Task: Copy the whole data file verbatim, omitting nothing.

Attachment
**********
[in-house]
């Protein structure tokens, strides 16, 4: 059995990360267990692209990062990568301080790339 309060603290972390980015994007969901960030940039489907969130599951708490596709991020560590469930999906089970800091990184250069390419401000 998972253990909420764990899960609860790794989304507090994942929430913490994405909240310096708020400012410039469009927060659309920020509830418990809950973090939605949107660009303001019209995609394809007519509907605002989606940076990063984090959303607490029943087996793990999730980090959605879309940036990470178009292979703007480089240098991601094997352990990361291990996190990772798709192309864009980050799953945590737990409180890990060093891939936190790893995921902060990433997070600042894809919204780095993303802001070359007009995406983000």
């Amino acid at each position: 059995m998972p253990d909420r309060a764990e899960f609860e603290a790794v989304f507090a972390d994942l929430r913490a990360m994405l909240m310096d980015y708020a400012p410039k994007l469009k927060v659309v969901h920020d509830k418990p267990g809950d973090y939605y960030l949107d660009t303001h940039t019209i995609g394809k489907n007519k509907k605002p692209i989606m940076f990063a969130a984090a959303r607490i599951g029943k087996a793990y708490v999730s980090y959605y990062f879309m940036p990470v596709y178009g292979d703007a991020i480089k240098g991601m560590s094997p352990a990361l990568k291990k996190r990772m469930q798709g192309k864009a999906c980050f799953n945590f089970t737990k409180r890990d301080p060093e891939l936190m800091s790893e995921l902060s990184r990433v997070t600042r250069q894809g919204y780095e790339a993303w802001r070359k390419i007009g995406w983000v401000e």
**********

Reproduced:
[in-house]
């Protein structure tokens, strides 16, 4: 059995990360267990692209990062990568301080790339 309060603290972390980015994007969901960030940039489907969130599951708490596709991020560590469930999906089970800091990184250069390419401000 998972253990909420764990899960609860790794989304507090994942929430913490994405909240310096708020400012410039469009927060659309920020509830418990809950973090939605949107660009303001019209995609394809007519509907605002989606940076990063984090959303607490029943087996793990999730980090959605879309940036990470178009292979703007480089240098991601094997352990990361291990996190990772798709192309864009980050799953945590737990409180890990060093891939936190790893995921902060990433997070600042894809919204780095993303802001070359007009995406983000």
């Amino acid at each position: 059995m998972p253990d909420r309060a764990e899960f609860e603290a790794v989304f507090a972390d994942l929430r913490a990360m994405l909240m310096d980015y708020a400012p410039k994007l469009k927060v659309v969901h920020d509830k418990p267990g809950d973090y939605y960030l949107d660009t303001h940039t019209i995609g394809k489907n007519k509907k605002p692209i989606m940076f990063a969130a984090a959303r607490i599951g029943k087996a793990y708490v999730s980090y959605y990062f879309m940036p990470v596709y178009g292979d703007a991020i480089k240098g991601m560590s094997p352990a990361l990568k291990k996190r990772m469930q798709g192309k864009a999906c980050f799953n945590f089970t737990k409180r890990d301080p060093e891939l936190m800091s790893e995921l902060s990184r990433v997070t600042r250069q894809g919204y780095e790339a993303w802001r070359k390419i007009g995406w983000v401000e």